BSA Proposal Would Allow Gay Youth, But Not Adults
The Boy Scouts of America have proposed to partially lift the ban that excludes gay members from service. The proposal would admit gay youth, but would still continue to bar adult troop leaders. It is a revision to a BSA proposal made in January that would have allowed local troops to decide whether to accept gay members. Unveiled last Friday, the new proposal must go before roughly 1,400 voting members of the BSA's National Council. The council will vote over the week of May 20th during its annual meeting in Texas.
Gay-rights advocacy groups are criticizing the current proposal as incomplete. Chad Griffin, president of the Human Rights Campaign asked "What message does this resolution send to the gay Eagle Scout who, as an adult, wants to continue a lifetime of Scouting by becoming a troop leader?"
Some conservative groups went on the defensive saying that the ban should remain in its entirety. "The policy is incoherent," said Tony Perkins, president of the Family Research Council. "The proposal says, in essence, that homosexuality is morally acceptable until a boy turns 18 - then, when he comes of age, he's removed from the Scouts."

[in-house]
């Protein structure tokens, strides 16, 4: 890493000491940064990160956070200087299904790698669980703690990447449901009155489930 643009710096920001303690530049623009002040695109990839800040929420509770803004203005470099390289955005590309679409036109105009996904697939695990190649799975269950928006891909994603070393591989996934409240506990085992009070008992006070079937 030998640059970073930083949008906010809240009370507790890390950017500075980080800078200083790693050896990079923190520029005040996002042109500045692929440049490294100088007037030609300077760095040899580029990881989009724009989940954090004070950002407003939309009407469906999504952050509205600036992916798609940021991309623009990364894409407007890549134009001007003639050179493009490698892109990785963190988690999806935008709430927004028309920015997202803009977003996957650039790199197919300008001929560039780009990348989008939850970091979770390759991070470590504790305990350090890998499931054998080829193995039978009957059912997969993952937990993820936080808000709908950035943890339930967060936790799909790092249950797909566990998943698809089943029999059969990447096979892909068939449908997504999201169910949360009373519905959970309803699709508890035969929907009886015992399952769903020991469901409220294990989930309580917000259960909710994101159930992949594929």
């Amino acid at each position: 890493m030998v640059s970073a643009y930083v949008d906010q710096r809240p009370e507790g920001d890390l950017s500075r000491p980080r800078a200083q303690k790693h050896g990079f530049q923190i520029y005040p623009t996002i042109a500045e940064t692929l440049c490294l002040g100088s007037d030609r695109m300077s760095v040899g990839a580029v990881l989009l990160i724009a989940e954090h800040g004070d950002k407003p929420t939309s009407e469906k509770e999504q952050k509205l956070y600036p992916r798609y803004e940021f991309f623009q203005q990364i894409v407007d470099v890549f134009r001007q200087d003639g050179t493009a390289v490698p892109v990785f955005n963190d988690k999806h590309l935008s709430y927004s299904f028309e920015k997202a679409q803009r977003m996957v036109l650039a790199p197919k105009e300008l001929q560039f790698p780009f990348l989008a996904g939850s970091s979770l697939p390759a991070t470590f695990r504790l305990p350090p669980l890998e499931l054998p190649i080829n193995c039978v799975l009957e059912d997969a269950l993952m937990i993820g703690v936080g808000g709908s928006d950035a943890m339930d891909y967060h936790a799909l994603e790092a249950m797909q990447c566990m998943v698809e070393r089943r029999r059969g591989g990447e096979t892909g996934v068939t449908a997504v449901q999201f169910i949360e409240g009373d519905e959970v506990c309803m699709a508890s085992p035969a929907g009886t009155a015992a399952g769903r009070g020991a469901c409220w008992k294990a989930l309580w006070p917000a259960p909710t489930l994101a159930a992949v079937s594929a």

The BSA anticipates backlash from many long-term members of the organization and estimate that between 100,000 and 350,000 members would leave the organization should the proposal pass.
Media Resources: NBC News 4/19/2013; The Huffington Post 4/19/2013; ThinkProgress.org 4/19/2013
7/1/2015 Women's Rights Activists are Suing the Kenyan Government for Reproductive Rights - A woman in Kenya is suing the Kenyan government for failure to provide safe and legal abortions, which caused her daughter - a 15-year-old rape victim - to suffer a kidney failure after undergoing the procedure illegally.
Currently, there are four petitioners on the case: the mother of the survivor, the Federation of Women Lawyers-Kenya, and two other women's rights advocates. . . .
6/30/2015 Supreme Court Ruling Prevents Gerrymandering in Arizona - In a 5-4 decision delivered by Justice Ginsburg this morning, the Supreme Court upheld Arizona Independent Redistricting Commission, allowing the use of independent state commissions that draw federal congressional districts, taking that power away from the state legislature.
This gives states an opportunity to deal with partisan gerrymandering by giving an independent commission power to draw federal congressional districts.
In 2000, Arizona voters amended their constitution, shifting the responsibility of drawing congressional districts, previously held by the state legislature, to a panel called the Arizona Independent Redistricting Commission. . . .